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TV: Local news coverage getting more emphasis

The TV viewer's appetite for news - especially local coverage - seems to be growing. Network-affiliated TV stations have been beefing up their own local coverage - even though they also carry regular network newscasts. A study of figures from A.C. Neilsen, the TV ratings company, shows that twice as many affiliates have increased their local news programming as decreased it. A reported 249 now air one hour or more of local news between 4 and 7 p.m. - up from 236 a little over a year ago.

The analysis - done by Steven Miller of the Television Information Office, a TV industry group - shows that 37 affiliates have increased the amount of local news they broadcast and that only 18 have reduced the amount. Nineteen of the stations actually doubled local news programming.

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Later studies will include independent stations, but meanwhile the largest number of affiliates - 373 - carry 30 minutes of local news, while 209 air an hour of it, 23 offer 90 minutes, and 14 stations air a whopping two hours nightly.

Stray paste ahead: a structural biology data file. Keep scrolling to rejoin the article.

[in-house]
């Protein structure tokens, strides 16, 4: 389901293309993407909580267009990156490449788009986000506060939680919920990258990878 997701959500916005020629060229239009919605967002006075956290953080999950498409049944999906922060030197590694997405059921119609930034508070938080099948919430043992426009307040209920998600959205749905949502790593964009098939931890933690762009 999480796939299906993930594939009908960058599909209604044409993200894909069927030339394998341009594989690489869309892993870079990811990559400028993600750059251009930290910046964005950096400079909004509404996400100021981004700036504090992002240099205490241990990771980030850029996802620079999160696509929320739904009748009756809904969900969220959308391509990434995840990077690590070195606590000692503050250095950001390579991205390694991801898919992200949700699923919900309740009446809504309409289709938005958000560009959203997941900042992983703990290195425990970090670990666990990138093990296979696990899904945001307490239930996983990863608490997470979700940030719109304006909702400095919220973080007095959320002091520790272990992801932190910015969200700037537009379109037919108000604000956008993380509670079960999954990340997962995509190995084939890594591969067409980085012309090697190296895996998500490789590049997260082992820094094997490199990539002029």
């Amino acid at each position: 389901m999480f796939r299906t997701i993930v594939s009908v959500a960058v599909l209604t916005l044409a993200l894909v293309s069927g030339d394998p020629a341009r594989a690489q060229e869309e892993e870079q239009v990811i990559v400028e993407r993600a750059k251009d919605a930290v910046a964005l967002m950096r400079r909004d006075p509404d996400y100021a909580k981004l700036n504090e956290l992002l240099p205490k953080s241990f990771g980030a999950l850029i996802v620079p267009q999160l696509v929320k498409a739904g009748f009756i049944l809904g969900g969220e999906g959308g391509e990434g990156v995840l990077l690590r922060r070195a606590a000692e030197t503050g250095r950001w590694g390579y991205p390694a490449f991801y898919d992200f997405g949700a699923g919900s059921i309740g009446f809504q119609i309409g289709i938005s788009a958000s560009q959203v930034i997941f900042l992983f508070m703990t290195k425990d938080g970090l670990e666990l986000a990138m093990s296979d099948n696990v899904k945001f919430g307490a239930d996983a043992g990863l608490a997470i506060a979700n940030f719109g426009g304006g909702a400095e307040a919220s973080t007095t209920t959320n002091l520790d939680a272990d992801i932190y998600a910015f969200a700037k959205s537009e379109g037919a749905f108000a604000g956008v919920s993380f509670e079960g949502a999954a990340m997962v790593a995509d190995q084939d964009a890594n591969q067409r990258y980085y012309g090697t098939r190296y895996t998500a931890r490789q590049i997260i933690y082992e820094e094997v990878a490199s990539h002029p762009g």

Although Mr. Miller says he has no hard figures to prove it, he thinks this growth is part of a trend. ``You notice the one-hour increases from '86 to '87 were 13 stations - that's quite a lot,'' he said by phone from New York. ``In one case a station that had no local news before all of a sudden carried one hour of it.''

Miller thinks part of the news growth may be due to the decrease in local newspapers around the country. ``A lot of [TV] markets that used to have two or more newspapers no longer have that many,'' he notes.

This is especially true of afternoon papers, which used to be read during the 4-to-7 p.m. period. ``You see more morning newspapers now,'' Miller says. But in the afternoon and evening, people tend to watch TV for news.

Another reason for the growth in TV news: satellites. According to Miller, they permit a broader and more varied local coverage than was possible in the past. ``Before, it [this kind of coverage] was mainly a function of the networks.''

``Also, news is the major function of many stations,'' Miller points out. ``It's probably the biggest - or one of the biggest - moneymaker for a lot of them.''

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